Street Address
Eastern New Mexico University
Roosevelt Hall
Portales, NM 88130
Mailing Address
Eastern New Mexico University
1500 S Ave K STA 33
Portales, NM 88130
Monday - Friday8 AM - 5 PM
Dr. Jim Constantopoulos, Director and Curator
phone: 575-562-2651


A mineral and geological museum dedicated to educating the public on the beauty and utility of minerals.

Meteorites: What are they and where do they come from?

Examples of a stoney (chondrite) and two iron meteorites are on display in the Miles Mineral Museum in Roosevelt Hall on the ENMU campus. A sample of the Macy meteorite found near Floyd was donated to the museum by Skip Wilson of Portales. A fragment of the Canyon Diablo meteorite that produced Meteor Crater in northern Arizona was also donated by Skip Wilson.

Another iron meteorite was recently verified and prepared for display. A cut surface on this meteorite was polished and etched to reveal the beautiful pattern produced by the intergrowth of the iron-nickel alloys. Anyone with a suspected meteorite is encouraged to bring it by for verification.

Colors in Minerals

Minerals possess many properties. Color is usually the first and most easily observed. For many minerals, color is a reliable diagnostic property used for identification. For others, it is the most variable and unreliable property. But what causes color in minerals? This is something that was debated among geologists for years. It is only in the last 15–20 years that we have really begun to understand the causes.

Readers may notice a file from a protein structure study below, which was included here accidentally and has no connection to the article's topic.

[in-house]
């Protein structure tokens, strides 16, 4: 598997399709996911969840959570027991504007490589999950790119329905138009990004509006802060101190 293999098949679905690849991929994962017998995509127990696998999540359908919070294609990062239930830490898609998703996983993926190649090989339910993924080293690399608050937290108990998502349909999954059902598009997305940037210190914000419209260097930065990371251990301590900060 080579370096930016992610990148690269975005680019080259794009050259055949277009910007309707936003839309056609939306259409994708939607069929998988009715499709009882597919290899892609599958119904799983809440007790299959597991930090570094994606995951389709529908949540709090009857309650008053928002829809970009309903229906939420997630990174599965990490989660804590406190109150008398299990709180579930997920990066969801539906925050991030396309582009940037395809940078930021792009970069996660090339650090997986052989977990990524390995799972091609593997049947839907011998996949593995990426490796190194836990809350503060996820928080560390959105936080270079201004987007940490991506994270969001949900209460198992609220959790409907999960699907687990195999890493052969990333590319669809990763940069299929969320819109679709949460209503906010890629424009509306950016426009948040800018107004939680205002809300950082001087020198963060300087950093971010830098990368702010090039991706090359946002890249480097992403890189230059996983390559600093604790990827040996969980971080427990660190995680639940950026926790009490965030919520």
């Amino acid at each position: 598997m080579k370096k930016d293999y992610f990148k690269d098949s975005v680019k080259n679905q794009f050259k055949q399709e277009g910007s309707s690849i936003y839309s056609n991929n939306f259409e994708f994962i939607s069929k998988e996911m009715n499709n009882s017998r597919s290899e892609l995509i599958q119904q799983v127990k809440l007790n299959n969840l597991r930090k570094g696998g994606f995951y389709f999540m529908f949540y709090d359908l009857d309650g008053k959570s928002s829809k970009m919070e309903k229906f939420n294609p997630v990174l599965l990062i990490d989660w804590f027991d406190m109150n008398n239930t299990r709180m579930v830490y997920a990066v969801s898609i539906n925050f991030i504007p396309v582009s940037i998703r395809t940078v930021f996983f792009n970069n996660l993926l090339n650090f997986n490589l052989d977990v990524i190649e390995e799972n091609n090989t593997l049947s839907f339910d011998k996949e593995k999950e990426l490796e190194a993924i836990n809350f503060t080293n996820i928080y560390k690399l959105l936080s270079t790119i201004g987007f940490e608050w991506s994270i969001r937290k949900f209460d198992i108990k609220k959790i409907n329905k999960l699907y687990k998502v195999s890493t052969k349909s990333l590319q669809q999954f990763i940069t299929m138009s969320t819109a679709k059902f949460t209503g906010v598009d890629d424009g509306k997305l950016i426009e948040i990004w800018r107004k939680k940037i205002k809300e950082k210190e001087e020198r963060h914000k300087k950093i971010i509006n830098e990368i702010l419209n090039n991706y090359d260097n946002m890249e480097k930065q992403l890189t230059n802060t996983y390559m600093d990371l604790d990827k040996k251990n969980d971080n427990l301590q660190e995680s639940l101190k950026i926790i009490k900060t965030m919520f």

Come and learn more about the world of minerals!!


When Fred Miles and his wife Gladys moved to Roswell, New Mexico in 1928, they began exploring along the Pecos River. There they found beautiful quartz crystals called Pecos Valley Diamonds. This was the beginning of a love affair with minerals and rocks that lasted 40 years and marked the beginning of the Miles Collection. The collection was displayed in a back room of Fred's Texaco service station on Second Street in Roswell. If you mentioned any interest in minerals or rocks, Fred would proudly show off his collection, which also included Native American artifacts.

In August of 1966, Fred Miles and Eastern New Mexico University entered into an agreement to purchase the collection, which included approximately 2,500 geological, archaeological and anthropological specimens.

Originally part of the larger Miles Museum since 1969 the geological specimes and archaeological artifacts were moved to seperate facilities in 1984. The Museum has occupied its present space next to the ENMU Natural History Museum since 1997.


Eastern New Mexico University Department of Physical Sciences


Wheelchair Accessible